Temperature check: theory and practice for training models with softmax-cross-entropy losses

Published: 11 Mar 2023, Last Modified: 11 Mar 2023Accepted by TMLREveryoneRevisionsBibTeX
Abstract: The softmax function combined with a cross-entropy loss is a principled approach to modeling probability distributions that has become ubiquitous in deep learning. The softmax function is defined by a lone hyperparameter, the temperature, that is commonly set to one or regarded as a way to tune model confidence after training; however, less is known about how the temperature impacts training dynamics or generalization performance. In this work we develop a theory of early learning for models trained with softmax-cross-entropy loss and show that the learning dynamics depend crucially on the inverse-temperature $\beta$ as well as the magnitude of the logits at initialization, $||\beta\textbf{z}||_{2}$. We follow up these analytic results with a large-scale empirical study of a variety of model architectures trained on CIFAR10, ImageNet, and IMDB sentiment analysis. We find that generalization performance depends strongly on the temperature, but only weakly on the initial logit magnitude. We provide evidence that the dependence of generalization on $\beta$ is not due to changes in model confidence, but is a dynamical phenomenon. It follows that the addition of $\beta$ as a tunable hyperparameter is key to maximizing model performance. Although we find the optimal $\beta$ to be sensitive to the architecture, experimental results suggest that tuning $\beta$ over the range $10^{-2}$ to $10^1$ improves performance over all architectures studied. We find that smaller $\beta$ may lead to better peak performance at the cost of sensitivity to the random seed.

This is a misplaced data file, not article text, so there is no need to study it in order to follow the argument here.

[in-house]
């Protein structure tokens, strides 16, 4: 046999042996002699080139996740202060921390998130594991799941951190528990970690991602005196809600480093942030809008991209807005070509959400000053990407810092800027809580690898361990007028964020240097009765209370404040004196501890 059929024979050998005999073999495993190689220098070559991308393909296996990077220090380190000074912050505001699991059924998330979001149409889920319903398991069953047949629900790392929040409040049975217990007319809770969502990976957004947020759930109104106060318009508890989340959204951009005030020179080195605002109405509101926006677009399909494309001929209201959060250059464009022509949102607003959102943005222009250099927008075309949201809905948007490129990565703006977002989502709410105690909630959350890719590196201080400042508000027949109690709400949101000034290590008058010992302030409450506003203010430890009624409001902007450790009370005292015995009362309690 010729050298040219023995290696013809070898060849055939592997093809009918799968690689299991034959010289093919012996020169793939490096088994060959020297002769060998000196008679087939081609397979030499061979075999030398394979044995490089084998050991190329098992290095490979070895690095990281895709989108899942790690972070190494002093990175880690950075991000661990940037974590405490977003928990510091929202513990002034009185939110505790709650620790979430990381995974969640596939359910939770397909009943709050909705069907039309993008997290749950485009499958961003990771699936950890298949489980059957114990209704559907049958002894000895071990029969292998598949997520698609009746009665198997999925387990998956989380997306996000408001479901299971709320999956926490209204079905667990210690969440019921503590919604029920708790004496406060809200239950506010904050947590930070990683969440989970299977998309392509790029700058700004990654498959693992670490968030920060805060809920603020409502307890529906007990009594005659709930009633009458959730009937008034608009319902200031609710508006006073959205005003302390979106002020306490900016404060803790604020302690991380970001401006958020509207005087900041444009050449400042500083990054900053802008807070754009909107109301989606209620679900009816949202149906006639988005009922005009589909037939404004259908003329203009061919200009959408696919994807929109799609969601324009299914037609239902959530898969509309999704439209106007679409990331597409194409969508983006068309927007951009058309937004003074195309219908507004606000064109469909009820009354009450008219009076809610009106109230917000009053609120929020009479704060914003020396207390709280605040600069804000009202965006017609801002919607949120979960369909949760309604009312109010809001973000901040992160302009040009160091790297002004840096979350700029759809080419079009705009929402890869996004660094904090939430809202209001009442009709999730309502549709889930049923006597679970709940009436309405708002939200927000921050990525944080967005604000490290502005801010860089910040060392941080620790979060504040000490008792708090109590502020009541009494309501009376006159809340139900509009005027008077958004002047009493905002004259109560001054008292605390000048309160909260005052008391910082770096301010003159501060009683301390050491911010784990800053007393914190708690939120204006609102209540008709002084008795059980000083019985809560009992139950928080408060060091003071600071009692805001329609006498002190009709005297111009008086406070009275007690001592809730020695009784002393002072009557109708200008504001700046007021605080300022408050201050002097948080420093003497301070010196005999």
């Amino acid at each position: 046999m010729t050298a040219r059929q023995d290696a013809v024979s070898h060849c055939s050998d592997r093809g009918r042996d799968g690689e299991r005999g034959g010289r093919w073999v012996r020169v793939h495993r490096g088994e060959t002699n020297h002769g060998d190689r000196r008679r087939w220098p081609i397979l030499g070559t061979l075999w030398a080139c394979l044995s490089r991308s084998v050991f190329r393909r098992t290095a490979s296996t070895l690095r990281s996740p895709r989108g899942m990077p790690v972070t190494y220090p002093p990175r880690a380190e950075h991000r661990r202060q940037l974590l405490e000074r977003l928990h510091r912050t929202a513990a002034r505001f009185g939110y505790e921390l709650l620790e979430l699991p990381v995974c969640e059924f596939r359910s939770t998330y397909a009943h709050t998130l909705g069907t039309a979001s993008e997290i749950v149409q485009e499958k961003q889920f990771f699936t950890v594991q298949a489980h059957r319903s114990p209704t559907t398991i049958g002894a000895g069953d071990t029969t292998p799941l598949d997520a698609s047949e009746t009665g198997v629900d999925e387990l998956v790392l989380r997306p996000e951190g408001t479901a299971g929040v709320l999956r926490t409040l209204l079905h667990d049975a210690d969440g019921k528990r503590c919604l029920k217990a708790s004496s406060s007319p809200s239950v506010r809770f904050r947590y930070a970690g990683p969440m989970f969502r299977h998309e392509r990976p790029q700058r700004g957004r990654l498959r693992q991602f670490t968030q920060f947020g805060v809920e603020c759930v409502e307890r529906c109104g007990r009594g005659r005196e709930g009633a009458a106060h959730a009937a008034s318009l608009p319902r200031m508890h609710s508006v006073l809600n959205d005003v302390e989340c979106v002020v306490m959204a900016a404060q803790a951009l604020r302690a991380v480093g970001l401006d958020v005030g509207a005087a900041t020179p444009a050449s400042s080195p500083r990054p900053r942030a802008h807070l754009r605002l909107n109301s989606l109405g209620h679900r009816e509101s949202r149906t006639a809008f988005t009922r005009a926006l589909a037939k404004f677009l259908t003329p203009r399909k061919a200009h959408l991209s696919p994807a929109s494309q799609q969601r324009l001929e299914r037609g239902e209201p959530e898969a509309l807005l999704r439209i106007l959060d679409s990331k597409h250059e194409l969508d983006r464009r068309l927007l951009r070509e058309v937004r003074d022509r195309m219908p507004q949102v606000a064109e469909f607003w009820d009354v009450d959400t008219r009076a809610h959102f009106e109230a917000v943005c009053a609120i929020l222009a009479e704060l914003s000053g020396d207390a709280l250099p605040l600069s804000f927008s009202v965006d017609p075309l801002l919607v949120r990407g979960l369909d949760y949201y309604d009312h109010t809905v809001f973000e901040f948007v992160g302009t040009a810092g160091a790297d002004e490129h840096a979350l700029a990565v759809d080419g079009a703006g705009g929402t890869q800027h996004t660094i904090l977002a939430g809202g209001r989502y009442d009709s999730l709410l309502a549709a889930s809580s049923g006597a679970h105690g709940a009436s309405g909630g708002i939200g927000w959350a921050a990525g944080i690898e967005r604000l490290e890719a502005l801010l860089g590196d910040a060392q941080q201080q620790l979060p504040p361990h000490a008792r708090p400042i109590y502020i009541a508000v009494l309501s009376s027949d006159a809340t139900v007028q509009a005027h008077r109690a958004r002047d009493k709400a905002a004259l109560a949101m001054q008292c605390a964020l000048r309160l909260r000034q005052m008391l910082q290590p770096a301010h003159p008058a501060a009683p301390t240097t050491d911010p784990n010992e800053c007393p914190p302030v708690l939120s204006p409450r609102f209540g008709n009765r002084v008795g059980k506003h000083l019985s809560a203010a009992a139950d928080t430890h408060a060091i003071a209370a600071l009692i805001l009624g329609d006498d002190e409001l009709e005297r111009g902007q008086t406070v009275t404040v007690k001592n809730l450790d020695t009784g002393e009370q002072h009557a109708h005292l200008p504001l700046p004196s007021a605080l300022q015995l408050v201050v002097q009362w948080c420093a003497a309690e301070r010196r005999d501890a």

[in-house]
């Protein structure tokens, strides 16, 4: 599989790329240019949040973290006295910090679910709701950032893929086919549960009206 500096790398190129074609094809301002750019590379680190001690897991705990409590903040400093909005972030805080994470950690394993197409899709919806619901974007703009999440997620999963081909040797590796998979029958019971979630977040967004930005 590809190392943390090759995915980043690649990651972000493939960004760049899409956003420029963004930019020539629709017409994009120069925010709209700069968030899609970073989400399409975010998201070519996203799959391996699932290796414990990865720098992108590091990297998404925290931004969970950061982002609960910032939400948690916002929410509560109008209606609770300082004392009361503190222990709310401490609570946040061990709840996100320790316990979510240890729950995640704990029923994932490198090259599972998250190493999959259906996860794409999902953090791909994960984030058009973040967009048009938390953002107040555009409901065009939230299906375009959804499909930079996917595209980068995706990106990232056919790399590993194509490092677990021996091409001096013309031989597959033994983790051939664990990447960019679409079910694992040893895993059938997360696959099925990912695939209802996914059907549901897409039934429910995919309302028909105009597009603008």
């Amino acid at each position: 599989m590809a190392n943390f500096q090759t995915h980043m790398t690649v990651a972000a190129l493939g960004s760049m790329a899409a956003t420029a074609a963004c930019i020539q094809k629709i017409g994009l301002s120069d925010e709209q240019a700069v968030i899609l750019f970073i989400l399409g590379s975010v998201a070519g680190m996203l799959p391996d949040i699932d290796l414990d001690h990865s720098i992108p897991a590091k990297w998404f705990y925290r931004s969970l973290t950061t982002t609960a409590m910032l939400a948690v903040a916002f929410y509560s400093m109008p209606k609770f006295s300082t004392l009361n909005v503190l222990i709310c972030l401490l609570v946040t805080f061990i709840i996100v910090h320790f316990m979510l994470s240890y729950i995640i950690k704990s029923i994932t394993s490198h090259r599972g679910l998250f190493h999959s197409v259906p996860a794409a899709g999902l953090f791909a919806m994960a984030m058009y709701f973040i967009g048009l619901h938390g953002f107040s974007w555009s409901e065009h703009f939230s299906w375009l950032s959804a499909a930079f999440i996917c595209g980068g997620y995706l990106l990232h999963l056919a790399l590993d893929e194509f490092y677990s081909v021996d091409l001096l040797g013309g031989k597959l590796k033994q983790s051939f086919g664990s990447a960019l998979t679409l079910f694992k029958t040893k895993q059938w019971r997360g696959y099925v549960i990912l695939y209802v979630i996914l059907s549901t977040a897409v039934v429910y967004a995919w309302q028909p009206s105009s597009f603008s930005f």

License: Creative Commons Attribution 4.0 International (CC BY 4.0)
Submission Length: Regular submission (no more than 12 pages of main content)
Changes Since Last Submission: Updated text to respond to reviewer comments, mainly Section 1 paragraph 3, Section 2.5, Section 3.1 paragraph 1, Section 4 paragraphs 2 and 3. Added Appendix D.2 with further experimental details. Other minor edits to text and abstract as per reviewer suggestions.
Assigned Action Editor: ~Ruoyu_Sun1
Submission Number: 427